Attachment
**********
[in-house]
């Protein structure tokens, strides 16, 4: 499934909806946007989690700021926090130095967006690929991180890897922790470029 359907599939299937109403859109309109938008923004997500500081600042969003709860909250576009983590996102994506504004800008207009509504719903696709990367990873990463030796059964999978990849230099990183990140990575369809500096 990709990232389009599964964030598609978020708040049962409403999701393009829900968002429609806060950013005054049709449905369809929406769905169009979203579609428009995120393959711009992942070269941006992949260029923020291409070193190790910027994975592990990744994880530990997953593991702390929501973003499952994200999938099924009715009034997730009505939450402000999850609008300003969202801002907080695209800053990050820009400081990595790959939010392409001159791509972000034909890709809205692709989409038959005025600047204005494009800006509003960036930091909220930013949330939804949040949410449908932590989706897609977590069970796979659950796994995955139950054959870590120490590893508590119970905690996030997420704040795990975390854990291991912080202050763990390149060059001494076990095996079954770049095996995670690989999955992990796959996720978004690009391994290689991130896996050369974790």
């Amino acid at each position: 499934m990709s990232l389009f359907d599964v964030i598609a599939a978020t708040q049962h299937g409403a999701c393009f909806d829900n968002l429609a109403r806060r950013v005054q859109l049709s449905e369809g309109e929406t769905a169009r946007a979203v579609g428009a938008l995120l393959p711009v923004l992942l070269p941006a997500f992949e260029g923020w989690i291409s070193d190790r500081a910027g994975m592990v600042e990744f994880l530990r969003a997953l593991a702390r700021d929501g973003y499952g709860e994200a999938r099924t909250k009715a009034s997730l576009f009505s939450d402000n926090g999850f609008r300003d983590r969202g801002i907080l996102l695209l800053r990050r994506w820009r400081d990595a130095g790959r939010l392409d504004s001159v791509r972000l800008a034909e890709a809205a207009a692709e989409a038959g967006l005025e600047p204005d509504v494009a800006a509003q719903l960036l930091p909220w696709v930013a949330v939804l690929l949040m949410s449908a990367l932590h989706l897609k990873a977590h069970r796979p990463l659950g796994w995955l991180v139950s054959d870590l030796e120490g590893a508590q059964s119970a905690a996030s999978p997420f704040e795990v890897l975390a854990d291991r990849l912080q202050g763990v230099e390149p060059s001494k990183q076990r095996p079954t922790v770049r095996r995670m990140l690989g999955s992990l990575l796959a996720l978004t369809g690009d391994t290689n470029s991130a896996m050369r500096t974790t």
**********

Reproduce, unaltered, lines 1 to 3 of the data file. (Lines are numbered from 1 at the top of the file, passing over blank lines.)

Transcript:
[in-house]
């Protein structure tokens, strides 16, 4: 499934909806946007989690700021926090130095967006690929991180890897922790470029 359907599939299937109403859109309109938008923004997500500081600042969003709860909250576009983590996102994506504004800008207009509504719903696709990367990873990463030796059964999978990849230099990183990140990575369809500096 990709990232389009599964964030598609978020708040049962409403999701393009829900968002429609806060950013005054049709449905369809929406769905169009979203579609428009995120393959711009992942070269941006992949260029923020291409070193190790910027994975592990990744994880530990997953593991702390929501973003499952994200999938099924009715009034997730009505939450402000999850609008300003969202801002907080695209800053990050820009400081990595790959939010392409001159791509972000034909890709809205692709989409038959005025600047204005494009800006509003960036930091909220930013949330939804949040949410449908932590989706897609977590069970796979659950796994995955139950054959870590120490590893508590119970905690996030997420704040795990975390854990291991912080202050763990390149060059001494076990095996079954770049095996995670690989999955992990796959996720978004690009391994290689991130896996050369974790």
């Amino acid at each position: 499934m990709s990232l389009f359907d599964v964030i598609a599939a978020t708040q049962h299937g409403a999701c393009f909806d829900n968002l429609a109403r806060r950013v005054q859109l049709s449905e369809g309109e929406t769905a169009r946007a979203v579609g428009a938008l995120l393959p711009v923004l992942l070269p941006a997500f992949e260029g923020w989690i291409s070193d190790r500081a910027g994975m592990v600042e990744f994880l530990r969003a997953l593991a702390r700021d929501g973003y499952g709860e994200a999938r099924t909250k009715a009034s997730l576009f009505s939450d402000n926090g999850f609008r300003d983590r969202g801002i907080l996102l695209l800053r990050r994506w820009r400081d990595a130095g790959r939010l392409d504004s001159v791509r972000l800008a034909e890709a809205a207009a692709e989409a038959g967006l005025e600047p204005d509504v494009a800006a509003q719903l960036l930091p909220w696709v930013a949330v939804l690929l949040m949410s449908a990367l932590h989706l897609k990873a977590h069970r796979p990463l659950g796994w995955l991180v139950s054959d870590l030796e120490g590893a508590q059964s119970a905690a996030s999978p997420f704040e795990v890897l975390a854990d291991r990849l912080q202050g763990v230099e390149p060059s001494k990183q076990r095996p079954t922790v770049r095996r995670m990140l690989g999955s992990l990575l796959a996720l978004t369809g690009d391994t290689n470029s991130a896996m050369r500096t974790t």